Study

Impacts of clear-cutting and burning of sand pine Pinus clausa scrub on breeding and wintering bird communities in Ocala National Forest, Florida, USA

  • Published source details Greenberg C.H., Harris L.D. & Neary D.G. (1995) A comparison of bird communities in burned and salvage-logged, clearcut, and forested Florida sand pine scrub. The Wilson Bulletin, 107, 40-54

Actions

This study is summarised as evidence for the following.

Action Category

Clearcut and re-seed forests

Action Link
Bird Conservation

Use prescribed burning on pine forests

Action Link
Bird Conservation

Manually control or remove midstorey and ground-level vegetation (including mowing, chaining, cutting etc) in forests

Action Link
Bird Conservation
  1. Clearcut and re-seed forests

    A replicated study in 1991 in Ocala National Forest, an area of sand pine Pinus clausa scrub in Florida, USA (Greenberg et al. 1995), found similar densities and species richness of birds in areas that were clearcut and ‘brake-seeded’ (i.e. direct seeding on to small, machine-made mounds), compared with areas that were burned, or were clearcut with the understorey also mown.  Results were similar for the breeding season (389 birds/km2 and five species for clearcut and re seeded areas vs. 581 birds/km², six species for clearcut and mown; 389 birds/km², five species for burned) and winter (894 birds/km2 and 11 species for clearcut and re seeded areas vs. 594 birds/km², ten species for clearcut and mown; 531 birds/km², 12 species for burned). Shrub-nesting species were most abundant in mown plots. In summer, the threatened Florida scrub-jay Aphelocoma coerulescens was evenly distributed across plots, in winter it was found only in re-seeded plots. All management occurred 5-7 years before the study in 1991.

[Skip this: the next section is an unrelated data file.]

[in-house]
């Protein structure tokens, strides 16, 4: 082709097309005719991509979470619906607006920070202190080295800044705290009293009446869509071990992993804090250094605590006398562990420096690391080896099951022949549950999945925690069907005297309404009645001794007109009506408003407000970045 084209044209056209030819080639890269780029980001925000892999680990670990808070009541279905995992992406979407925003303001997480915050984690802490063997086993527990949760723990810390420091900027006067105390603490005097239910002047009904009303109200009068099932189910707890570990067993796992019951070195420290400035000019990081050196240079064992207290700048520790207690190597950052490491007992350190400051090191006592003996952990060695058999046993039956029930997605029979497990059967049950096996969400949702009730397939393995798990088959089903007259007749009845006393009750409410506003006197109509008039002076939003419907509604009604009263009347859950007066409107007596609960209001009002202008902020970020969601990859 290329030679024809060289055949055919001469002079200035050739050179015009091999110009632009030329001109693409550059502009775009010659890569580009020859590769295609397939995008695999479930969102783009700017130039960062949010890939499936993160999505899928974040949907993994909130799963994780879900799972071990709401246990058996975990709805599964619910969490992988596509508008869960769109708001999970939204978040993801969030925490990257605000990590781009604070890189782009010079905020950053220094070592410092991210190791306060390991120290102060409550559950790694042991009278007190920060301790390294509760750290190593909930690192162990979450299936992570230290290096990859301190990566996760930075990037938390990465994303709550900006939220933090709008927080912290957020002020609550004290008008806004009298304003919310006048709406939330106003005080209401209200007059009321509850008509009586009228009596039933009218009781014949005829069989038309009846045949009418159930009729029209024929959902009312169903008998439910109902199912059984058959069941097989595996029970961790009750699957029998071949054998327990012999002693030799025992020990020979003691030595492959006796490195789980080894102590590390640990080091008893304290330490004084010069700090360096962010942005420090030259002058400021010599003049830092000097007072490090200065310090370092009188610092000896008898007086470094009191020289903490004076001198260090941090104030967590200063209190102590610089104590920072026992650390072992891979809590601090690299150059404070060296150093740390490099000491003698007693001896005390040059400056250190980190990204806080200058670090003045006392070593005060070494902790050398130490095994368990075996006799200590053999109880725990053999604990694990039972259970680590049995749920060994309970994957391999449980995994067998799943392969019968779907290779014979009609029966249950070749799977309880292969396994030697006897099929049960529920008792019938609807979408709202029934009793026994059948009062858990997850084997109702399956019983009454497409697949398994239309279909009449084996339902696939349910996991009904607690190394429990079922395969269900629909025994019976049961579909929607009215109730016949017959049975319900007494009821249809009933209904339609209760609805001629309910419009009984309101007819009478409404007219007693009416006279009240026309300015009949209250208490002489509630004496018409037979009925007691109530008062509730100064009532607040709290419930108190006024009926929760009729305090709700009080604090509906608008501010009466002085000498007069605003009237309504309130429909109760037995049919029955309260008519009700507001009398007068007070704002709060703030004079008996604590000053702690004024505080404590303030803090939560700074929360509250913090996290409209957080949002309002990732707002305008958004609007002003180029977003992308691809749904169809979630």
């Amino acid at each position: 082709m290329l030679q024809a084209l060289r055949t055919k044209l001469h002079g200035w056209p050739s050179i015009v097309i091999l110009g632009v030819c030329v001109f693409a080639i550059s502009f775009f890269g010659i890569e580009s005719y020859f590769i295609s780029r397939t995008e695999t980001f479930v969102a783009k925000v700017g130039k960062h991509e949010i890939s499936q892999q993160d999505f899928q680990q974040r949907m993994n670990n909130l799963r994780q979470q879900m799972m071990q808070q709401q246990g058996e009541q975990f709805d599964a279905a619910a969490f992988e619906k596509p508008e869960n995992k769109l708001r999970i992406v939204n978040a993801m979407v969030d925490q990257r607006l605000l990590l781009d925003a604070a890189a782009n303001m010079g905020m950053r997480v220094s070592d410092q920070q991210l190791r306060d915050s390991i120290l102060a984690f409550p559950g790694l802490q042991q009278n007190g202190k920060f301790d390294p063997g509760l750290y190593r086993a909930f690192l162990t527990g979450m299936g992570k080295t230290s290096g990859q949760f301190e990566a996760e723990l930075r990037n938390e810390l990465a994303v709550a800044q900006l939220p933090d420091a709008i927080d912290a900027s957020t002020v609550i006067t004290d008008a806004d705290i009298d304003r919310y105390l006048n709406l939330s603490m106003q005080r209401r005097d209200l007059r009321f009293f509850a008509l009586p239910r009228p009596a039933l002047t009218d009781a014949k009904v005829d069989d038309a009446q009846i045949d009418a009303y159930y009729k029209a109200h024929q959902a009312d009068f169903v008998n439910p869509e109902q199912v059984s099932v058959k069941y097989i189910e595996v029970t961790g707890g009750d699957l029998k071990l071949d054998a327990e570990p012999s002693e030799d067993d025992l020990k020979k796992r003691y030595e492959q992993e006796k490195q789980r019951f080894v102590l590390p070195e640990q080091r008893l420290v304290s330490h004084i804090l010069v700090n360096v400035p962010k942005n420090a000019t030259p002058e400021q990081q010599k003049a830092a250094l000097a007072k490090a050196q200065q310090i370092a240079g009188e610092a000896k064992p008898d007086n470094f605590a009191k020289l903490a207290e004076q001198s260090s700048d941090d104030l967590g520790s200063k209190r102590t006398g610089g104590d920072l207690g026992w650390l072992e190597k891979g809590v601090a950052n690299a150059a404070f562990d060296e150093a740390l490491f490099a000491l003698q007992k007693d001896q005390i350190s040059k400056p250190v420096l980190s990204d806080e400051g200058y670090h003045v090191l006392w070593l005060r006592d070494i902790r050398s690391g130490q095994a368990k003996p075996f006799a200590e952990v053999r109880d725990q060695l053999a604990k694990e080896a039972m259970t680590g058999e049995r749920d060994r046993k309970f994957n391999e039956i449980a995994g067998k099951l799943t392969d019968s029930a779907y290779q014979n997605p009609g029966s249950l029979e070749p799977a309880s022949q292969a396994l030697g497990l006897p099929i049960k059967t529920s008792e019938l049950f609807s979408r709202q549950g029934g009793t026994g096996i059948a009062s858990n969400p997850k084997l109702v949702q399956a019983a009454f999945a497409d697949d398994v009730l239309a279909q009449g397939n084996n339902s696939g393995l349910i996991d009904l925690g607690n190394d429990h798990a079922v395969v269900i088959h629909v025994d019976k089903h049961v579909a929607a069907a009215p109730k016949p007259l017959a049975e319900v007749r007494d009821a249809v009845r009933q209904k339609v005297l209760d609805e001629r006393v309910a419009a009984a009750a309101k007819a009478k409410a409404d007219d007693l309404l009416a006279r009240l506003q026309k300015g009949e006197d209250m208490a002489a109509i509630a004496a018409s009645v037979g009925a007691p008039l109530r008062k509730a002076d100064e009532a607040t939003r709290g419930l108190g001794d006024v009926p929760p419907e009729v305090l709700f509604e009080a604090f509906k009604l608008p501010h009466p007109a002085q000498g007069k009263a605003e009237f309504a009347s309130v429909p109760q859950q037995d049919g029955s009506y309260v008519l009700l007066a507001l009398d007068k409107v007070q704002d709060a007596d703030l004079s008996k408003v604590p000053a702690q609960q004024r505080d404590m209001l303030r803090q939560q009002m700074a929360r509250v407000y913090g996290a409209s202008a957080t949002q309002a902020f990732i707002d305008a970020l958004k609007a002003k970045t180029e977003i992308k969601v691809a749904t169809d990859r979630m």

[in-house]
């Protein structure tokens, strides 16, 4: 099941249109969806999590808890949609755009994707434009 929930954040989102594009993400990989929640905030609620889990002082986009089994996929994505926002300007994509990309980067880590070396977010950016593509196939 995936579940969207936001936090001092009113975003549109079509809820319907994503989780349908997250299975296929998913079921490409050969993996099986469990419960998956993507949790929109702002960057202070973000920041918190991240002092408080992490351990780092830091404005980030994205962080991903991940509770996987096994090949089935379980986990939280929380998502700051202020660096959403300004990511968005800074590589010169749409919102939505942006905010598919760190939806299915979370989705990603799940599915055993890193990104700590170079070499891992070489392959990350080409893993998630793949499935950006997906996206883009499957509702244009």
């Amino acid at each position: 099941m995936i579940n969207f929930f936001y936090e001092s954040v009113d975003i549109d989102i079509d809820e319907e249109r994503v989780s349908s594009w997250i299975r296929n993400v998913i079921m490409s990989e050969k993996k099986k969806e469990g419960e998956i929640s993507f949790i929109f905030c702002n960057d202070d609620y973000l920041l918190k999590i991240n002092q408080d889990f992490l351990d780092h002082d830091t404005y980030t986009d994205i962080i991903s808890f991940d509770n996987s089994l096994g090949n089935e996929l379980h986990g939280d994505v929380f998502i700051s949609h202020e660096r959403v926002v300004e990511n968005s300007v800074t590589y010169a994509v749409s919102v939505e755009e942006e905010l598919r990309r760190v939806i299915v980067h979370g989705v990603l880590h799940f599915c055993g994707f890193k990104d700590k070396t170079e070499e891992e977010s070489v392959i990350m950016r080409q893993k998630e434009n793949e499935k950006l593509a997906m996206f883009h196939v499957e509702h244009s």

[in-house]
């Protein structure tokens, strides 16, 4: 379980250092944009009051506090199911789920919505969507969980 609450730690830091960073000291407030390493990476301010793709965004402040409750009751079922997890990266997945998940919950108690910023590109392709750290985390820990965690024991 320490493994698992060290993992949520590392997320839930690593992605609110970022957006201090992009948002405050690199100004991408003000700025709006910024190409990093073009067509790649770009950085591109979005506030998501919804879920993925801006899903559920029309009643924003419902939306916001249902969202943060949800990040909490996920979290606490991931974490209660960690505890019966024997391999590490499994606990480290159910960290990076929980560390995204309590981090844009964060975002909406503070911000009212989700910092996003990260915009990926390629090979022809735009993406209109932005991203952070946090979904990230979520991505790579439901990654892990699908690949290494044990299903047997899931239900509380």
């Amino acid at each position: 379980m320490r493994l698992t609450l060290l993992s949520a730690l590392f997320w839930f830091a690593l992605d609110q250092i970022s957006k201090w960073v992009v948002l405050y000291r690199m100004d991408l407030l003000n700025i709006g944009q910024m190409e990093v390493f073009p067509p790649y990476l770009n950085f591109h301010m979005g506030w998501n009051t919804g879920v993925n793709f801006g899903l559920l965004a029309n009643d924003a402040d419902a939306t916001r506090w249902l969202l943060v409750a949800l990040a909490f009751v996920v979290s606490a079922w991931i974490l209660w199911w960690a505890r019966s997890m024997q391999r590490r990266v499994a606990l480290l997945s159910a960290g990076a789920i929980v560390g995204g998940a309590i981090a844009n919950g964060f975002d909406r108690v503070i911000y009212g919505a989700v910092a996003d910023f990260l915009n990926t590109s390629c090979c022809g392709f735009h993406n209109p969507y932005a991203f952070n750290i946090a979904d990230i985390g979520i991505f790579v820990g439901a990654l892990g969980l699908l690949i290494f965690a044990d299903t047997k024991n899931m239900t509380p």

2. Use prescribed burning on pine forests

    A replicated study in 1991 in Ocala National Forest, an area of sand pine scrub in Florida, USA (Greenberg et al. 1995), found similar bird densities and species richness in areas that were burned, compared to areas that were clearcut and ‘brake-seeded’. This study is discussed in detail in ‘Clearcut and re-seed forests’.

     

  3. Manually control or remove midstorey and ground-level vegetation (including mowing, chaining, cutting etc) in forests

    A replicated study in 1991 in Ocala National Forest, an area of sand pine Pinus clausa scrub in Florida, USA (Greenberg et al. 1995), found similar densities and species richness of birds in areas that were clearcut and had the understorey mown, compared to areas that were clearcut and ‘brake-seeded’. This study is discussed in detail in ‘Clearcut and re-seed forests’.

     

Output references

What Works in Conservation

What Works in Conservation provides expert assessments of the effectiveness of actions, based on summarised evidence, in synopses. Subjects covered so far include amphibians, birds, terrestrial mammals, forests, peatland and control of freshwater invasive species. More are in progress.

More about What Works in Conservation

Download free PDF or purchase
The Conservation Evidence Journal

The Conservation Evidence Journal

An online, free to publish in, open-access journal publishing results from research and projects that test the effectiveness of conservation actions.

Read the latest volume: Volume 18

Go to the CE Journal

Discover more on our blog

Our blog contains the latest news and updates from the Conservation Evidence team, the Conservation Evidence Journal, and our global partners in evidence-based conservation.


Who uses Conservation Evidence?

Meet some of the evidence champions

Endangered Landscape Programme Red List Champion - Arc Kent Wildlife Trust The Rufford Foundation Save the Frogs - Ghana Bern wood Supporting Conservation Leaders National Biodiversity Network Sustainability Dashboard Frog Life The international journey of Conservation - Oryx British trust for ornithology Cool Farm Alliance UNEP AWFA Butterfly Conservation People trust for endangered species Vincet Wildlife Trust